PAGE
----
In the United States of America the President and the Governors of States are restricted from holding office for more than two terms of four years each. They cannot be removed by a vote of no confidence, which means that the government enjoys a degree of stability, but neither the President nor the Governor of a State enjoys absolute power or, for that matter, power in excess of the minimum needed for conducting the executive affairs of the country. Because there is a limit on how long that particular office may be enjoyed, there is neither an incentive for using unfair means to pervert power, nor is there an environment of dynastic rule whereby son takes over from father. In the Westminster form of government there is no limit to how long a person may hold office. A person may aspire for the post of Prime Minister or other senior political posts, but the convention in Britain is that when a person should retire he or she is made to retire. Margaret Thatcher had to go because her party so ordained. This happened with Tony Blair also. Unfortunately in India there is neither a convention, nor a system of thinking within a political party which decides on political retirement, nor a legal restriction on how long an office may be held. Therefore, we have cases of Members of Parliament winning their fifth or sixth election, Chief Ministers continuing in power for long periods of time and even the most aged politicians hanging on to the reins of power long past the age when they should have retired. My own suspicion is that a great deal of corruption arises out of the desire of politicians to hang on to office, a desire emulated by retiring senior civil servants and judges. Perhaps it is time for us to think about a retirement age for politicians and also a cap on the number of years that a person may be a Member of a State Legislature or Parliament, as also the number of years that he may hold public office. If we enforce this strictly then, perhaps, we may possibly see a reduction in corruption at high levels.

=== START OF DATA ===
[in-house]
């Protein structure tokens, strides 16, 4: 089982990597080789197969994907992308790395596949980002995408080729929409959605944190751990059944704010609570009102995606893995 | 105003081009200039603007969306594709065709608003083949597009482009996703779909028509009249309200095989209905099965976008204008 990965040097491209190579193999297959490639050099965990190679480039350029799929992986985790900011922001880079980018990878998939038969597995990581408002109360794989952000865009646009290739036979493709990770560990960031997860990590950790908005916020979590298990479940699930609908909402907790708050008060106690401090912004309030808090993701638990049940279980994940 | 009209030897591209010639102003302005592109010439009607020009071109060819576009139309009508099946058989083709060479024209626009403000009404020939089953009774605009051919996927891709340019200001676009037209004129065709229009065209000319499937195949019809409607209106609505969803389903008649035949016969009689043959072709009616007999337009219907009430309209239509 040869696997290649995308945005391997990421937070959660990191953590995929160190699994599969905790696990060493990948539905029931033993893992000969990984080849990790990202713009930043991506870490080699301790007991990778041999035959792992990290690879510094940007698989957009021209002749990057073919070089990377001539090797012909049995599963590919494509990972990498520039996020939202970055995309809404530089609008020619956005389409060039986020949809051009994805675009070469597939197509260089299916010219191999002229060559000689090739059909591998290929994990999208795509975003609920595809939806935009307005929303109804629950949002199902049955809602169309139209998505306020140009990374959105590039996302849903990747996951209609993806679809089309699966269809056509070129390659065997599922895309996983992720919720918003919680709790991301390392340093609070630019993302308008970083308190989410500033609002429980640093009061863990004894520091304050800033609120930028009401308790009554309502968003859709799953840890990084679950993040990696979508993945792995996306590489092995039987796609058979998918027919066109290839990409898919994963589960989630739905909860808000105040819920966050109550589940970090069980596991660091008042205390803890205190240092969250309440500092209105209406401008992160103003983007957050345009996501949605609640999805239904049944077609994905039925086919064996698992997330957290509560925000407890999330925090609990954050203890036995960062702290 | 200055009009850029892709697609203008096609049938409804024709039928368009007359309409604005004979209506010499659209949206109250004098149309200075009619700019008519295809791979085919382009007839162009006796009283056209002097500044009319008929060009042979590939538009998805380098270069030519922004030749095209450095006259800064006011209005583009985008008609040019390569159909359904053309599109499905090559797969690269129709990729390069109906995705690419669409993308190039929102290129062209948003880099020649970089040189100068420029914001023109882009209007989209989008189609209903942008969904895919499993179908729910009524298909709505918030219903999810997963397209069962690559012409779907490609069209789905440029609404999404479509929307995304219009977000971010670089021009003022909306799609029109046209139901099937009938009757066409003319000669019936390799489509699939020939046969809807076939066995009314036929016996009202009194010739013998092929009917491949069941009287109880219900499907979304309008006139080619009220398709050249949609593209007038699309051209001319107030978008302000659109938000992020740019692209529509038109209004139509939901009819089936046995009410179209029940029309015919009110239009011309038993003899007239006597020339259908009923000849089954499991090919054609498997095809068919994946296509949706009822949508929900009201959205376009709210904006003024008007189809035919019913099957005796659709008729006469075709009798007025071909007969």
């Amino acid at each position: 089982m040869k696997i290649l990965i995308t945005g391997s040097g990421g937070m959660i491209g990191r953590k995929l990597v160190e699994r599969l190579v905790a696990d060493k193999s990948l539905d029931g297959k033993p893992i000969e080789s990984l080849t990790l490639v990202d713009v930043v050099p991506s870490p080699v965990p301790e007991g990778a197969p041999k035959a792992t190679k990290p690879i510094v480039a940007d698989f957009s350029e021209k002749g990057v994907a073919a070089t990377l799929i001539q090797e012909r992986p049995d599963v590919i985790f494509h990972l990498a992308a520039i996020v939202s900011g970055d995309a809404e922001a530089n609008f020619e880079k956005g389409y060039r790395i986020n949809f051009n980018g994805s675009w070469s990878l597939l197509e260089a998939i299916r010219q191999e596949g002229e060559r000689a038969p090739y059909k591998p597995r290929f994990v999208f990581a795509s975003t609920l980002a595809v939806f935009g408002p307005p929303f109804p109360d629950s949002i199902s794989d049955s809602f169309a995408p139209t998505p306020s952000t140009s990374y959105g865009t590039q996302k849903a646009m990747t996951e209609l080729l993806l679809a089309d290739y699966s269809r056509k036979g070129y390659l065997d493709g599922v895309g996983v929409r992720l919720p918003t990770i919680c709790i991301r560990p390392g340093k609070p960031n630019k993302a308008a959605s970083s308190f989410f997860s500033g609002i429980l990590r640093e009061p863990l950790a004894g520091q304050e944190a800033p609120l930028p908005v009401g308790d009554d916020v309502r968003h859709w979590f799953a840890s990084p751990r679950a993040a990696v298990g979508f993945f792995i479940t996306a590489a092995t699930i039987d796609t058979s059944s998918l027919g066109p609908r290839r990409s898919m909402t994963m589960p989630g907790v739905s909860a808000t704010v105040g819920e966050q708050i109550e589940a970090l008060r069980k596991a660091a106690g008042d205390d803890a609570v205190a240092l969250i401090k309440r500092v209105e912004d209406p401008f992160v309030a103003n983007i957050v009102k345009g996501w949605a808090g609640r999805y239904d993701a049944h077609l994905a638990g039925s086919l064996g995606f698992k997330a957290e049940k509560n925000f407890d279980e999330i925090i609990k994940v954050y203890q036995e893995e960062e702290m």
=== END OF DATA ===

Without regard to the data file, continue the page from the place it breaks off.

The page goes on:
There are certain other reforms that we need, not economic reforms which beggar the common man, but serious political reforms:
- Our political parties have to do thinking on what their own role is in the Indian democracy. All democracies need parties which, while believing in the basic tenets of democracy, have their own ideologies, agendas and programmes. One or more such party would be in government and there would be a counterpart opposition. For these parties, therefore, being in power should be no great gain and losing power no great loss.
- The parties must rigidly adhere to a code whereby local candidates are promoted, there is genuine intra party democracy and there is a complete absence of caste and religion based politics.
- The parties’ own structure must be democratic and office bearers must be democratically elected.
- Party funding should be open; the accounts must be available for inspection and at all times the working of the party should be above board.
- Because the parties should have internal democracy, each party must have a mechanism whereby if any member of the party, especially one holding high public office, is accused of wrongdoing, including corruption, the party itself investigates the matter and takes strict action against the offender. This would reduce wrongdoing.
- Elections should be fought on issues and not on the basis of personalities. Issue based politics tends to be more honest than personality based politics, especially because those in power would know that trying to hide or bypass issues will only arouse public anger and this would manifest itself as an adverse voting pattern at the next election.
- All political parties should agree on a minimum agenda of governance. If this is done the present wildcat political assaults on individuals and parties would cease and instead we would have a degree of politics based on clean, open electoral competition between candidates who are also intrinsically clean. If the politicians realise that power is an instrument for enhancing public welfare and not a mechanism by which they can enrich themselves, the tendency of power to corrupt would be substantially reduced.
Our objective should be to prove Lord Acton wrong because if the enjoyment of absolute power is eradicated altogether from the system, if power itself can be enjoyed only for a finite period, if abuse or misuse of power results in deprivation of power, then power need not necessarily corrupt. Come on India, together we can do this!